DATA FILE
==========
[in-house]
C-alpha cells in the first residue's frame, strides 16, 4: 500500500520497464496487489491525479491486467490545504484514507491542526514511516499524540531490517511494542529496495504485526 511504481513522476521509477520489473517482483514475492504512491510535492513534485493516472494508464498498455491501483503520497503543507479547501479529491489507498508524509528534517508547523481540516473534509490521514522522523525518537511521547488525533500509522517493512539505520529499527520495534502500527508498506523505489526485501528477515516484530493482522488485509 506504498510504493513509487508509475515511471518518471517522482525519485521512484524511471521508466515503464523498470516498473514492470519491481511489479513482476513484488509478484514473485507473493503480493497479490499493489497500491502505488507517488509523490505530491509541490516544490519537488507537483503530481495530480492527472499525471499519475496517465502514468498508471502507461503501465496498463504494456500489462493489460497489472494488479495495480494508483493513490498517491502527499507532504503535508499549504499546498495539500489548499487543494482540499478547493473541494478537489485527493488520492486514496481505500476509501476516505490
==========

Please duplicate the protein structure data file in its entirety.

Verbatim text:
[in-house]
C-alpha cells in the first residue's frame, strides 16, 4: 500500500520497464496487489491525479491486467490545504484514507491542526514511516499524540531490517511494542529496495504485526 511504481513522476521509477520489473517482483514475492504512491510535492513534485493516472494508464498498455491501483503520497503543507479547501479529491489507498508524509528534517508547523481540516473534509490521514522522523525518537511521547488525533500509522517493512539505520529499527520495534502500527508498506523505489526485501528477515516484530493482522488485509 506504498510504493513509487508509475515511471518518471517522482525519485521512484524511471521508466515503464523498470516498473514492470519491481511489479513482476513484488509478484514473485507473493503480493497479490499493489497500491502505488507517488509523490505530491509541490516544490519537488507537483503530481495530480492527472499525471499519475496517465502514468498508471502507461503501465496498463504494456500489462493489460497489472494488479495495480494508483493513490498517491502527499507532504503535508499549504499546498495539500489548499487543494482540499478547493473541494478537489485527493488520492486514496481505500476509501476516505490